Tag Archives: esp8266

Automated unit testing in the metal

Unit testing your code is peace of mind. It has two main direct benefits that impact on your confidence about the code you are writing:

  • Testing expected behaviors
  • Avoiding regressions (i.e. breaking something that was working fine before)

Unit testing embedded systems is a bit more involved since there is the additional constraint of the hardware itself, sometimes more than one device or even different platforms. Quitting (or not even thinking about it) is the easy answer to the problem. All of us have debugged expected behaviors with inline prints. But automating some of these tasks have a huge benefit on the code quality and development speed.
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Useful notifications from your home appliances using Node-RED

Some time ago I worked on a home project to get a notification when my washing machine had done its job based on monitoring its power consumption. There was a good reason for that, the machine was outside the house and I had already forgotten about the laundry several times. And when that happens your only option is to wash it again, because it really smells musty…

Monitoring your appliances

Use ESPurna 🙂

OK, there are different ways to get the info about power consumption. But since we want to be able to process the data ourselves most commercial products won’t be suitable unless we modify it.

Alternatively, those that use radio communication to send data from the meter to the base station might be suitable for a man-in-the-middle hack. For instance, if you own an Efergy power meter you must know you can sniff the data it sends using a simple RTL-SDR dongle.

But for most cases, your best chance is to get your hands on a commercial product with an ESP8266 chip in it and change the firmware to suit your needs. You can write your own or use an existing firmware like ESPurna, that already supports a bunch of power metering smart switches.

What info do you need?

The idea is to report (via MQTT) power data from each individual appliance very minute. You can then use Node-RED along with InfluxDB and Grafana (or Graphite) to receive, persist and graph your data like in the image below.


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EEPROM Rotation for ESP8266 and ESP32

The Arduino Core for ESP8266 and ESP32 uses one SPI flash memory sector to emulate an EEPROM. When you initialize the EEPROM object (calling begin) it reads the contents of the sector into a memory buffer. Reading a writing is done over that in-memory buffer. Whenever you call commit it write the contents back to the flash sector.

Due to the nature of this flash memory (NOR) a full sector erase must be done prior to write any new data. If a power failure (intended or not) happens during this process the sector data is lost.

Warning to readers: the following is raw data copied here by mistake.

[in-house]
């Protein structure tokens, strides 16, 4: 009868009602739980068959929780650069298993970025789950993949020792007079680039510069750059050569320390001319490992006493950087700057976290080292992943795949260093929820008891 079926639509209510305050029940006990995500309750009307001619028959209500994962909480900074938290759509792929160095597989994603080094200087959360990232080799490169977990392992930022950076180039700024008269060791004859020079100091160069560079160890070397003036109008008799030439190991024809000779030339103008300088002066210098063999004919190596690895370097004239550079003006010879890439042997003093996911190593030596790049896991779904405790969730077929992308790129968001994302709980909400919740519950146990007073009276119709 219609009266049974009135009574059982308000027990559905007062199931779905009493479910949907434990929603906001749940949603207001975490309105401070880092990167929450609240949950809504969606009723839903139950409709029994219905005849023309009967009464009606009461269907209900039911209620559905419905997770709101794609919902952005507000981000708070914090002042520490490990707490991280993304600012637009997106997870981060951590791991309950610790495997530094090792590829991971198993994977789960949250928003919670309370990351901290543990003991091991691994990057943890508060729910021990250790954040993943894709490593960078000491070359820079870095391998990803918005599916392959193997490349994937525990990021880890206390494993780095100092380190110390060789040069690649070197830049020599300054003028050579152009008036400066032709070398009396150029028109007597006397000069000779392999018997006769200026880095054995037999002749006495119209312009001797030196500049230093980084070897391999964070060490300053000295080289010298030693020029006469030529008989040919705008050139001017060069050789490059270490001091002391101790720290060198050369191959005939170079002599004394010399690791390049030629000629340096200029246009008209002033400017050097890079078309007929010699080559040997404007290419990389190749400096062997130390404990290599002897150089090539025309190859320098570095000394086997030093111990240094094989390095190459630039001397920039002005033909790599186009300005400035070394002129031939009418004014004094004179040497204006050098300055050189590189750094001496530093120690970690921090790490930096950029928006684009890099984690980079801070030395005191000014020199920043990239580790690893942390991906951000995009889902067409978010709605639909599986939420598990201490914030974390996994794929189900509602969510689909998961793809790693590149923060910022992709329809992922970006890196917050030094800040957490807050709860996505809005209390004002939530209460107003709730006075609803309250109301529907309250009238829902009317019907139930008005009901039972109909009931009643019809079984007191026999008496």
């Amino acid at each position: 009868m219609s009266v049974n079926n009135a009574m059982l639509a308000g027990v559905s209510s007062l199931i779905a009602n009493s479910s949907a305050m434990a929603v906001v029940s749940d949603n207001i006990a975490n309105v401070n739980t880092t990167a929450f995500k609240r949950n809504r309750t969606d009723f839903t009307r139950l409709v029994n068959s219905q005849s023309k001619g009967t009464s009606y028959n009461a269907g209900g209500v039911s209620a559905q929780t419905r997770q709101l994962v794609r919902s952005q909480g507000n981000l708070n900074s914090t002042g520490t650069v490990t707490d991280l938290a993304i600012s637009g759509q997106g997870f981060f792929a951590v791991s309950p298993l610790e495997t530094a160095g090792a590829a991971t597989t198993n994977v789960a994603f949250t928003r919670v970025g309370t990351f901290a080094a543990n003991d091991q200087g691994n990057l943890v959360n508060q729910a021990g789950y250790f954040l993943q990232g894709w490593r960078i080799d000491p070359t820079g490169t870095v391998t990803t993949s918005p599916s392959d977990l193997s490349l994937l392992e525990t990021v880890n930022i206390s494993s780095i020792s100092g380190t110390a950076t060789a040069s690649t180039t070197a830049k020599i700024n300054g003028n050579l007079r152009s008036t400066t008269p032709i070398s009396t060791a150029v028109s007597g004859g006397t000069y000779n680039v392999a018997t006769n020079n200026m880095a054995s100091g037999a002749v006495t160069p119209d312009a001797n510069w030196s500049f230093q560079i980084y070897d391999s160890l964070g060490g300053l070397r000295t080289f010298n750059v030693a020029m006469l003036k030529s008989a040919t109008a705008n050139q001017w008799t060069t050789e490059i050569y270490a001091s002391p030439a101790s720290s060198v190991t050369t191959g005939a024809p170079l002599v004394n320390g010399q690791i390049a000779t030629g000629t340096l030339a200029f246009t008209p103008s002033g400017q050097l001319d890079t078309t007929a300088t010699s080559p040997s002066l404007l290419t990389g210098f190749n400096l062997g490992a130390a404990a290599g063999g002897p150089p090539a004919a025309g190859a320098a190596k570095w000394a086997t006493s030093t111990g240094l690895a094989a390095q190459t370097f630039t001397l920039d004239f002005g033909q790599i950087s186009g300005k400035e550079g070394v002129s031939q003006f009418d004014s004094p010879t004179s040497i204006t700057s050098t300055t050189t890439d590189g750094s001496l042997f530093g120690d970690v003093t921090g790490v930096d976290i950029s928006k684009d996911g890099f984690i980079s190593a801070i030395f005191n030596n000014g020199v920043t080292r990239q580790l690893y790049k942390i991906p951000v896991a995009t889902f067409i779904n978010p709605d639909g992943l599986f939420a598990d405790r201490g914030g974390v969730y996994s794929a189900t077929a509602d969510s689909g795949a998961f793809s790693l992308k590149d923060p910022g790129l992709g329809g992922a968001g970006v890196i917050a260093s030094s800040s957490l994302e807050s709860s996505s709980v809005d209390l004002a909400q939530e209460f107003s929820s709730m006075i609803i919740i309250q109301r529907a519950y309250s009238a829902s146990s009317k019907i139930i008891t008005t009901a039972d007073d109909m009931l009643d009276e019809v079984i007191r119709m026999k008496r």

Also, writing data to a NOR memory can be done byte by byte but only to change a 1 to a 0. The only way to turn 0s to 1s is to perform a sector erase which turns all memory positions in that sector to 1. But sector erasing must be done in full sectors, thus wearing out the flash memory faster.

How can we overcome these problems?

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Sonoff S31, a world apart

It’s not that other Sonoff products are not “serious” business, but there are a number of design changes in the Sonoff S31 that make this new product a world apart. For the functional point of view it looks like a S20 with POW-powers, but they have redesigned the product completely. The result is very very interesting.

  • Revamped case, more compact and sturdy
  • Redesigned PCB, actually 2 different PCBs for main and control
  • Different power monitor chip: the CSE7766 (same as in the new POW R2) replaces the HLW8012

The only drawback: it’s only compatible with plug types A & B, tat is central and north-america and few other countries. I’d love to see a S31-EU schuko version!

You can buy the S31 from Itead (see link above) or via the usual marketplaces. Actually the S31 is slightly cheaper [Ebay] on some of them.

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Yet another WiFi light bulb

Eight months ago I reviewed and hacked the AiLight WiFi light bulb by AiThinker. By the time there was a number of people doing the same because of a key reason: it sports an ESP8266 microcontroller and it is based on the OpenLight by Noduino, that had already provided open source code for the LED driver inside, the MY9291.

Let time pass and I was doing the same with the Sonoff B1 light bulb by Itead Studio. That was two months ago and the conclusion was that the AiLight is brighter the the B1 but the lacks warm white channel the Sonoff bulb has.

And now here I have yet another WiFi light bulb, the Arilux E27 Smart Bulb. It looks pretty much like the other two, same shape, same microcontroller, same driver, but different base again and most important: different LEDs. So how does this one compare to the other ones?

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